Abstract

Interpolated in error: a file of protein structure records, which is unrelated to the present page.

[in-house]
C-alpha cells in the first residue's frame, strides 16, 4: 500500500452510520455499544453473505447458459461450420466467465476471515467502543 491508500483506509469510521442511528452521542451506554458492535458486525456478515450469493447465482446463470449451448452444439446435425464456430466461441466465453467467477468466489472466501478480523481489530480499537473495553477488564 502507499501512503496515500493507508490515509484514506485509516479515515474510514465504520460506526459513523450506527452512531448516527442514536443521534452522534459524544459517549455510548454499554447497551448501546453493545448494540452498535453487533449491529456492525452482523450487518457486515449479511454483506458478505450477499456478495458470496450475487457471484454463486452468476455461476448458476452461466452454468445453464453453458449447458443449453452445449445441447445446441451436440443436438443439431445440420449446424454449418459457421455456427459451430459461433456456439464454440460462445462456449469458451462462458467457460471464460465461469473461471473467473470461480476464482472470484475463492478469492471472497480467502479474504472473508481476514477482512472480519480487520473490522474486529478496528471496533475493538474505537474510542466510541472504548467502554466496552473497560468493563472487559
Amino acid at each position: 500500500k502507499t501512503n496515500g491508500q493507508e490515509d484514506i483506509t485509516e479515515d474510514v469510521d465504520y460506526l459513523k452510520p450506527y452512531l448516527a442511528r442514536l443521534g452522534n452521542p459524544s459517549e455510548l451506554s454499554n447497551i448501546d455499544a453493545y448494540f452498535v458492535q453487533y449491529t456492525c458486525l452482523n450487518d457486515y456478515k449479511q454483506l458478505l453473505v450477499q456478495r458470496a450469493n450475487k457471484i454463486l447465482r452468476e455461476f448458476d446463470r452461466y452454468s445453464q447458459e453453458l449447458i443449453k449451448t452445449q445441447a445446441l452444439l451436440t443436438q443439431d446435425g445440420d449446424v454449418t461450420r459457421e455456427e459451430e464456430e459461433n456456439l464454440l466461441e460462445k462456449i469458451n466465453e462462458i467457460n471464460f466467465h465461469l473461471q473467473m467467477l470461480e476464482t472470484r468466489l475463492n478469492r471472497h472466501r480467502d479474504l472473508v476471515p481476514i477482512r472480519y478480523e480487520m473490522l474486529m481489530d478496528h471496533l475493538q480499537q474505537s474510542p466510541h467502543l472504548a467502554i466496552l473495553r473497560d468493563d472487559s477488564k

Field measurements of water and sediment discharge and floodplain topography, numerical simulations of hydrology, and Landsat data on sediment concentrations were combined to estimate rates of transport and the fate of water and sediment in a 200 km reach of the central Amazon River. Results from field data collected during the annual flood in July 1986 indicate that sediment was transported to the flood plain at rates ranging from 3 to 5 t ⋅ d-1 ⋅ m-1, with percentage deposition >80% yielding vertical rates of 0.8 to 1.6 cm/day. Comparable rates were calculated from geographic information system overlays of numerically simulated specific water discharge and Land-sat-derived sediment concentrations. Rates for July 31, 1977, include 4 to 18 t ⋅ d-1⋅ m-1 of transport onto the flood plain and an average of 64% deposition at vertical rates from 0.4 to 3.3 cm/d. A 1 m higher flow on August 2, 1989, yielded, on average, higher rates of transport onto the flood plain, 8 to 15 t ⋅ d-1 ⋅ m-1, but lower percentage (46%)deposition, implying vertical rates between 0.3 and 2.9 cm/d.

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